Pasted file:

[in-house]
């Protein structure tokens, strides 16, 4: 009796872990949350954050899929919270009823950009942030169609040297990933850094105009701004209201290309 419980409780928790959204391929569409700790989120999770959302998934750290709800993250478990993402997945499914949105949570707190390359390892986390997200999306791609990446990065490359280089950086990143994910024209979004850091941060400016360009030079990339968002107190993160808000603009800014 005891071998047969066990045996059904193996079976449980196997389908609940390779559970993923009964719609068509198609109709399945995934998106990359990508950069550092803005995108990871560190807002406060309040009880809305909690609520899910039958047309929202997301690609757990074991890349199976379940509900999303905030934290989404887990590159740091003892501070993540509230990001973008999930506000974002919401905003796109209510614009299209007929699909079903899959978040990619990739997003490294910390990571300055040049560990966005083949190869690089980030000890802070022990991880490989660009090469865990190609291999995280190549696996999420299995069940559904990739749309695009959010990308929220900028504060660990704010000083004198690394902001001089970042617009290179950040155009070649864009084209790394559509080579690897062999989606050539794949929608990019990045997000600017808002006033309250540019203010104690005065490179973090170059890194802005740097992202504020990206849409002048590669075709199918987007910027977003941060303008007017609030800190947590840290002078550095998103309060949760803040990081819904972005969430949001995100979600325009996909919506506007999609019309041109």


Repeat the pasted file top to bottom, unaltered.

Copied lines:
[in-house]
């Protein structure tokens, strides 16, 4: 009796872990949350954050899929919270009823950009942030169609040297990933850094105009701004209201290309 419980409780928790959204391929569409700790989120999770959302998934750290709800993250478990993402997945499914949105949570707190390359390892986390997200999306791609990446990065490359280089950086990143994910024209979004850091941060400016360009030079990339968002107190993160808000603009800014 005891071998047969066990045996059904193996079976449980196997389908609940390779559970993923009964719609068509198609109709399945995934998106990359990508950069550092803005995108990871560190807002406060309040009880809305909690609520899910039958047309929202997301690609757990074991890349199976379940509900999303905030934290989404887990590159740091003892501070993540509230990001973008999930506000974002919401905003796109209510614009299209007929699909079903899959978040990619990739997003490294910390990571300055040049560990966005083949190869690089980030000890802070022990991880490989660009090469865990190609291999995280190549696996999420299995069940559904990739749309695009959010990308929220900028504060660990704010000083004198690394902001001089970042617009290179950040155009070649864009084209790394559509080579690897062999989606050539794949929608990019990045997000600017808002006033309250540019203010104690005065490179973090170059890194802005740097992202504020990206849409002048590669075709199918987007910027977003941060303008007017609030800190947590840290002078550095998103309060949760803040990081819904972005969430949001995100979600325009996909919506506007999609019309041109």